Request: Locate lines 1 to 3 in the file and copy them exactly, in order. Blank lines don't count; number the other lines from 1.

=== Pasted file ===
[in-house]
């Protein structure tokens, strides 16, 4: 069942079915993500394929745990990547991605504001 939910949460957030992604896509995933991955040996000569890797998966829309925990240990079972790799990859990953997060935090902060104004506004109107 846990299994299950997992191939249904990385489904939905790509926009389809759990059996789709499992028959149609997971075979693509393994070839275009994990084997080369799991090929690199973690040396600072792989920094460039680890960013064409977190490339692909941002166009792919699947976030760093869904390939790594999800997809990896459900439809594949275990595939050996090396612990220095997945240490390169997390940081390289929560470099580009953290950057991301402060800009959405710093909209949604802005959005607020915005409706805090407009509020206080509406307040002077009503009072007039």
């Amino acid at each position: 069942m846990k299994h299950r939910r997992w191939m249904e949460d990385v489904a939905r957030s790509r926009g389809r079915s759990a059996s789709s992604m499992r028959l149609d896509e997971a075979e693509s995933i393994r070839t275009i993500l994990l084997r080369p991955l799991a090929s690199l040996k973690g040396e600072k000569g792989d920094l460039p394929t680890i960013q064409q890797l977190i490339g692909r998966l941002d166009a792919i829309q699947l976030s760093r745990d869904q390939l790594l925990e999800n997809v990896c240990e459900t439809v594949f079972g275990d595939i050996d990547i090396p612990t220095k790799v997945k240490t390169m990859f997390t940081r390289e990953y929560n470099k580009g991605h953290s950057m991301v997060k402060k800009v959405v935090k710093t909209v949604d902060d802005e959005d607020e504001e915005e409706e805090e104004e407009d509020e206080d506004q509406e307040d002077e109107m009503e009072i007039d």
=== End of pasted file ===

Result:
[in-house]
């Protein structure tokens, strides 16, 4: 069942079915993500394929745990990547991605504001 939910949460957030992604896509995933991955040996000569890797998966829309925990240990079972790799990859990953997060935090902060104004506004109107 846990299994299950997992191939249904990385489904939905790509926009389809759990059996789709499992028959149609997971075979693509393994070839275009994990084997080369799991090929690199973690040396600072792989920094460039680890960013064409977190490339692909941002166009792919699947976030760093869904390939790594999800997809990896459900439809594949275990595939050996090396612990220095997945240490390169997390940081390289929560470099580009953290950057991301402060800009959405710093909209949604802005959005607020915005409706805090407009509020206080509406307040002077009503009072007039």
């Amino acid at each position: 069942m846990k299994h299950r939910r997992w191939m249904e949460d990385v489904a939905r957030s790509r926009g389809r079915s759990a059996s789709s992604m499992r028959l149609d896509e997971a075979e693509s995933i393994r070839t275009i993500l994990l084997r080369p991955l799991a090929s690199l040996k973690g040396e600072k000569g792989d920094l460039p394929t680890i960013q064409q890797l977190i490339g692909r998966l941002d166009a792919i829309q699947l976030s760093r745990d869904q390939l790594l925990e999800n997809v990896c240990e459900t439809v594949f079972g275990d595939i050996d990547i090396p612990t220095k790799v997945k240490t390169m990859f997390t940081r390289e990953y929560n470099k580009g991605h953290s950057m991301v997060k402060k800009v959405v935090k710093t909209v949604d902060d802005e959005d607020e504001e915005e409706e805090e104004e407009d509020e206080d506004q509406e307040d002077e109107m009503e009072i007039d």